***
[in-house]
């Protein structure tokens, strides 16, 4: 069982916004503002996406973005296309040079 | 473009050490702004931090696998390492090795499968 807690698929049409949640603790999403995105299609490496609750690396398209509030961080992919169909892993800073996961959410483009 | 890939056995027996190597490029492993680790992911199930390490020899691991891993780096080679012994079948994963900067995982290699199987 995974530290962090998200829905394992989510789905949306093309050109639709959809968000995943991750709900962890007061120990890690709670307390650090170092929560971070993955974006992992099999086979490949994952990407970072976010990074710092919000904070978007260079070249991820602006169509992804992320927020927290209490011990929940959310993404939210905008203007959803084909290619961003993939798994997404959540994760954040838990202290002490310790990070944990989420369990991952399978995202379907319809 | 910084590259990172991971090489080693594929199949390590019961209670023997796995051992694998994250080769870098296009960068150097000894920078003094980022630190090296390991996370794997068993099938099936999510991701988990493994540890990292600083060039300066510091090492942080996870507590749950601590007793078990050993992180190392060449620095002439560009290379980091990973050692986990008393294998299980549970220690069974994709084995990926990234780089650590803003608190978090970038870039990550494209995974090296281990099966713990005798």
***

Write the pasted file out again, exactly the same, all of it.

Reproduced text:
[in-house]
């Protein structure tokens, strides 16, 4: 069982916004503002996406973005296309040079 | 473009050490702004931090696998390492090795499968 807690698929049409949640603790999403995105299609490496609750690396398209509030961080992919169909892993800073996961959410483009 | 890939056995027996190597490029492993680790992911199930390490020899691991891993780096080679012994079948994963900067995982290699199987 995974530290962090998200829905394992989510789905949306093309050109639709959809968000995943991750709900962890007061120990890690709670307390650090170092929560971070993955974006992992099999086979490949994952990407970072976010990074710092919000904070978007260079070249991820602006169509992804992320927020927290209490011990929940959310993404939210905008203007959803084909290619961003993939798994997404959540994760954040838990202290002490310790990070944990989420369990991952399978995202379907319809 | 910084590259990172991971090489080693594929199949390590019961209670023997796995051992694998994250080769870098296009960068150097000894920078003094980022630190090296390991996370794997068993099938099936999510991701988990493994540890990292600083060039300066510091090492942080996870507590749950601590007793078990050993992180190392060449620095002439560009290379980091990973050692986990008393294998299980549970220690069974994709084995990926990234780089650590803003608190978090970038870039990550494209995974090296281990099966713990005798």